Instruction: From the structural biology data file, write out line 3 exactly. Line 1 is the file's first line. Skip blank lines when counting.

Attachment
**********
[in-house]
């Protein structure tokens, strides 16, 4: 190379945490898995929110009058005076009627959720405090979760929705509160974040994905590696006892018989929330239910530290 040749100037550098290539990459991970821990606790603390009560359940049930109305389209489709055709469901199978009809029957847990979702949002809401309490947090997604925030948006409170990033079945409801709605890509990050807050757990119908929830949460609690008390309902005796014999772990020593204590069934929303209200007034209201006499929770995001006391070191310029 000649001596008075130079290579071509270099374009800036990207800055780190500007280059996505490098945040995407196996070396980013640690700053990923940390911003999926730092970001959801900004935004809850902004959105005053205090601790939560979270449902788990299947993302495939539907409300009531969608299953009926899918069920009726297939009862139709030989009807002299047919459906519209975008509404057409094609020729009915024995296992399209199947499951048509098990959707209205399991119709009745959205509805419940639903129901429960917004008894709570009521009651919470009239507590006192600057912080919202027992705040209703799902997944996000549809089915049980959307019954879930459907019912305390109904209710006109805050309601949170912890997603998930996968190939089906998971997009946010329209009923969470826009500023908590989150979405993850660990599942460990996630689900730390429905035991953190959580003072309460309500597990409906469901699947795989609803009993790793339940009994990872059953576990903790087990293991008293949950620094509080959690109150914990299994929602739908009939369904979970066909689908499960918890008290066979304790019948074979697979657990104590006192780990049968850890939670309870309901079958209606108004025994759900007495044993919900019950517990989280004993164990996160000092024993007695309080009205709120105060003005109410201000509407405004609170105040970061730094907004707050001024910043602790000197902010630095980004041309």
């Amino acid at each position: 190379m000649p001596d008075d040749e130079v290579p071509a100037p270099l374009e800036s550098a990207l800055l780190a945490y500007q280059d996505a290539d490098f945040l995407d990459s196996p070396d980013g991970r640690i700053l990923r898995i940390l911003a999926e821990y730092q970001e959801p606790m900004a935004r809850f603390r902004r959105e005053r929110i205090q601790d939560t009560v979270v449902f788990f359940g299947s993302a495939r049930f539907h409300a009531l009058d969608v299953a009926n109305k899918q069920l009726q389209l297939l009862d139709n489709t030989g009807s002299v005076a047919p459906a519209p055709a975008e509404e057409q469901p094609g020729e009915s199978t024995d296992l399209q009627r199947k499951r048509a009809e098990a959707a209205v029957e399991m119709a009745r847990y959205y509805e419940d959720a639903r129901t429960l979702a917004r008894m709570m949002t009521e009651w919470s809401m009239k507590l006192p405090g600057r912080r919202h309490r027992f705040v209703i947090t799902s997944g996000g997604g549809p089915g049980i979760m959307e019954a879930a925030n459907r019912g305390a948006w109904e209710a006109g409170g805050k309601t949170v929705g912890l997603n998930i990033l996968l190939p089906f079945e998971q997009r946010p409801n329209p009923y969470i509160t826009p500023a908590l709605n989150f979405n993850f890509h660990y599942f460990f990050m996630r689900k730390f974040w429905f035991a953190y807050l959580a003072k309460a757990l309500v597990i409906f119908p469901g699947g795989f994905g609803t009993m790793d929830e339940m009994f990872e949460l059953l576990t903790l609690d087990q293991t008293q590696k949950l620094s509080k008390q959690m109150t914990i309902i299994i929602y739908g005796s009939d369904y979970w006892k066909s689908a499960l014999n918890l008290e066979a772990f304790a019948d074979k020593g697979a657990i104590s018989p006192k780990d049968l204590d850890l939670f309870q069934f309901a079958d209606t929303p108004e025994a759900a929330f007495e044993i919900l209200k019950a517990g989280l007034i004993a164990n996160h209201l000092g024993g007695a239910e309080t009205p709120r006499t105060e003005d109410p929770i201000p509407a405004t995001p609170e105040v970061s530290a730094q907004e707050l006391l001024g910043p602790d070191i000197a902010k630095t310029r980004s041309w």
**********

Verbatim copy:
């Amino acid at each position: 190379m000649p001596d008075d040749e130079v290579p071509a100037p270099l374009e800036s550098a990207l800055l780190a945490y500007q280059d996505a290539d490098f945040l995407d990459s196996p070396d980013g991970r640690i700053l990923r898995i940390l911003a999926e821990y730092q970001e959801p606790m900004a935004r809850f603390r902004r959105e005053r929110i205090q601790d939560t009560v979270v449902f788990f359940g299947s993302a495939r049930f539907h409300a009531l009058d969608v299953a009926n109305k899918q069920l009726q389209l297939l009862d139709n489709t030989g009807s002299v005076a047919p459906a519209p055709a975008e509404e057409q469901p094609g020729e009915s199978t024995d296992l399209q009627r199947k499951r048509a009809e098990a959707a209205v029957e399991m119709a009745r847990y959205y509805e419940d959720a639903r129901t429960l979702a917004r008894m709570m949002t009521e009651w919470s809401m009239k507590l006192p405090g600057r912080r919202h309490r027992f705040v209703i947090t799902s997944g996000g997604g549809p089915g049980i979760m959307e019954a879930a925030n459907r019912g305390a948006w109904e209710a006109g409170g805050k309601t949170v929705g912890l997603n998930i990033l996968l190939p089906f079945e998971q997009r946010p409801n329209p009923y969470i509160t826009p500023a908590l709605n989150f979405n993850f890509h660990y599942f460990f990050m996630r689900k730390f974040w429905f035991a953190y807050l959580a003072k309460a757990l309500v597990i409906f119908p469901g699947g795989f994905g609803t009993m790793d929830e339940m009994f990872e949460l059953l576990t903790l609690d087990q293991t008293q590696k949950l620094s509080k008390q959690m109150t914990i309902i299994i929602y739908g005796s009939d369904y979970w006892k066909s689908a499960l014999n918890l008290e066979a772990f304790a019948d074979k020593g697979a657990i104590s018989p006192k780990d049968l204590d850890l939670f309870q069934f309901a079958d209606t929303p108004e025994a759900a929330f007495e044993i919900l209200k019950a517990g989280l007034i004993a164990n996160h209201l000092g024993g007695a239910e309080t009205p709120r006499t105060e003005d109410p929770i201000p509407a405004t995001p609170e105040v970061s530290a730094q907004e707050l006391l001024g910043p602790d070191i000197a902010k630095t310029r980004s041309w």